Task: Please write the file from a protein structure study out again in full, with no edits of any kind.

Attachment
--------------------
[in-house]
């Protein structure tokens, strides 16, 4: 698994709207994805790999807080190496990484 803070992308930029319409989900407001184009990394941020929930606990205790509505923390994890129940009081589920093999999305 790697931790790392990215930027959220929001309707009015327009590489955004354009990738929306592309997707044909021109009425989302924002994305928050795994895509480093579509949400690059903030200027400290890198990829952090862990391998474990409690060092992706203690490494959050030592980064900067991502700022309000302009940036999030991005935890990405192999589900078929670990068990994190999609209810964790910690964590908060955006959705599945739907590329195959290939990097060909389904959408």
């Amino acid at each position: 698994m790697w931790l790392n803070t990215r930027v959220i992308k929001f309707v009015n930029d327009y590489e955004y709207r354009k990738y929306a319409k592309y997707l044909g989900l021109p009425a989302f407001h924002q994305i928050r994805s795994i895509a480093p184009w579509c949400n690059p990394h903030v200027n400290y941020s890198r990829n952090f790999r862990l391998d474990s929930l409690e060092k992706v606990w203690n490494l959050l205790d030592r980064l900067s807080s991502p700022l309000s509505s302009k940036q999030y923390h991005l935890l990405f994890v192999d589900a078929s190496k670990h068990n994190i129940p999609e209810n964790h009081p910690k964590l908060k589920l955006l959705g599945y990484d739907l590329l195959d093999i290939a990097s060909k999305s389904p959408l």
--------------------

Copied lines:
[in-house]
């Protein structure tokens, strides 16, 4: 698994709207994805790999807080190496990484 803070992308930029319409989900407001184009990394941020929930606990205790509505923390994890129940009081589920093999999305 790697931790790392990215930027959220929001309707009015327009590489955004354009990738929306592309997707044909021109009425989302924002994305928050795994895509480093579509949400690059903030200027400290890198990829952090862990391998474990409690060092992706203690490494959050030592980064900067991502700022309000302009940036999030991005935890990405192999589900078929670990068990994190999609209810964790910690964590908060955006959705599945739907590329195959290939990097060909389904959408």
């Amino acid at each position: 698994m790697w931790l790392n803070t990215r930027v959220i992308k929001f309707v009015n930029d327009y590489e955004y709207r354009k990738y929306a319409k592309y997707l044909g989900l021109p009425a989302f407001h924002q994305i928050r994805s795994i895509a480093p184009w579509c949400n690059p990394h903030v200027n400290y941020s890198r990829n952090f790999r862990l391998d474990s929930l409690e060092k992706v606990w203690n490494l959050l205790d030592r980064l900067s807080s991502p700022l309000s509505s302009k940036q999030y923390h991005l935890l990405f994890v192999d589900a078929s190496k670990h068990n994190i129940p999609e209810n964790h009081p910690k964590l908060k589920l955006l959705g599945y990484d739907l590329l195959d093999i290939a990097s060909k999305s389904p959408l």